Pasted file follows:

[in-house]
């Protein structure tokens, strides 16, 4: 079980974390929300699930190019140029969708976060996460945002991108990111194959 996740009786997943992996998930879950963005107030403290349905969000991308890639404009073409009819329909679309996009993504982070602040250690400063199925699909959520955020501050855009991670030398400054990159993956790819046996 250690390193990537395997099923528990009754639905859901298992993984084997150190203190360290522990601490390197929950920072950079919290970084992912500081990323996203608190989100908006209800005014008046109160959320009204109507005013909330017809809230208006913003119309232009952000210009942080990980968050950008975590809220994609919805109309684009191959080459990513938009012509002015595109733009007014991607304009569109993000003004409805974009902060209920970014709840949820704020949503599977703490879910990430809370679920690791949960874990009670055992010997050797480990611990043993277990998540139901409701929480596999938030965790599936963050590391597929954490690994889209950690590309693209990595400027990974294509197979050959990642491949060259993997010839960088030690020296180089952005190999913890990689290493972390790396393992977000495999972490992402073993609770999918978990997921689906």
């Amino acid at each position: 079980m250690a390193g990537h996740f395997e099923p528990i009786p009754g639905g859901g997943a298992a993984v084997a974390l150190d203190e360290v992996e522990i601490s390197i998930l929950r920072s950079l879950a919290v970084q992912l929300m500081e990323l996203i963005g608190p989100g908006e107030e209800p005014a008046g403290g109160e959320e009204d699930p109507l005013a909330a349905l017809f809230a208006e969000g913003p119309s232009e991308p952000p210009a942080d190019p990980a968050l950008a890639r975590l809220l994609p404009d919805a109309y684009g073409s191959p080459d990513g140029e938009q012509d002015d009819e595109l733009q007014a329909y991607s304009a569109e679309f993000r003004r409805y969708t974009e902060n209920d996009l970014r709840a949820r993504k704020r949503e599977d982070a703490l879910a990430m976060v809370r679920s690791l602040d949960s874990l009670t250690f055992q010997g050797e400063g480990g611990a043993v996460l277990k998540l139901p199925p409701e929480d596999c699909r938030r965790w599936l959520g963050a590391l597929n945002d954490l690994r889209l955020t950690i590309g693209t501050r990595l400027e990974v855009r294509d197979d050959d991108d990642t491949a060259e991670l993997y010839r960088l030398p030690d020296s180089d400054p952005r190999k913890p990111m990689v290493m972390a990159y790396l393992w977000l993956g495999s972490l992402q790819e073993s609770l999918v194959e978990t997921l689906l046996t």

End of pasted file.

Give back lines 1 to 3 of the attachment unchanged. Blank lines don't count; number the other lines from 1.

[in-house]
């Protein structure tokens, strides 16, 4: 079980974390929300699930190019140029969708976060996460945002991108990111194959 996740009786997943992996998930879950963005107030403290349905969000991308890639404009073409009819329909679309996009993504982070602040250690400063199925699909959520955020501050855009991670030398400054990159993956790819046996 250690390193990537395997099923528990009754639905859901298992993984084997150190203190360290522990601490390197929950920072950079919290970084992912500081990323996203608190989100908006209800005014008046109160959320009204109507005013909330017809809230208006913003119309232009952000210009942080990980968050950008975590809220994609919805109309684009191959080459990513938009012509002015595109733009007014991607304009569109993000003004409805974009902060209920970014709840949820704020949503599977703490879910990430809370679920690791949960874990009670055992010997050797480990611990043993277990998540139901409701929480596999938030965790599936963050590391597929954490690994889209950690590309693209990595400027990974294509197979050959990642491949060259993997010839960088030690020296180089952005190999913890990689290493972390790396393992977000495999972490992402073993609770999918978990997921689906």
């Amino acid at each position: 079980m250690a390193g990537h996740f395997e099923p528990i009786p009754g639905g859901g997943a298992a993984v084997a974390l150190d203190e360290v992996e522990i601490s390197i998930l929950r920072s950079l879950a919290v970084q992912l929300m500081e990323l996203i963005g608190p989100g908006e107030e209800p005014a008046g403290g109160e959320e009204d699930p109507l005013a909330a349905l017809f809230a208006e969000g913003p119309s232009e991308p952000p210009a942080d190019p990980a968050l950008a890639r975590l809220l994609p404009d919805a109309y684009g073409s191959p080459d990513g140029e938009q012509d002015d009819e595109l733009q007014a329909y991607s304009a569109e679309f993000r003004r409805y969708t974009e902060n209920d996009l970014r709840a949820r993504k704020r949503e599977d982070a703490l879910a990430m976060v809370r679920s690791l602040d949960s874990l009670t250690f055992q010997g050797e400063g480990g611990a043993v996460l277990k998540l139901p199925p409701e929480d596999c699909r938030r965790w599936l959520g963050a590391l597929n945002d954490l690994r889209l955020t950690i590309g693209t501050r990595l400027e990974v855009r294509d197979d050959d991108d990642t491949a060259e991670l993997y010839r960088l030398p030690d020296s180089d400054p952005r190999k913890p990111m990689v290493m972390a990159y790396l393992w977000l993956g495999s972490l992402q790819e073993s609770l999918v194959e978990t997921l689906l046996t």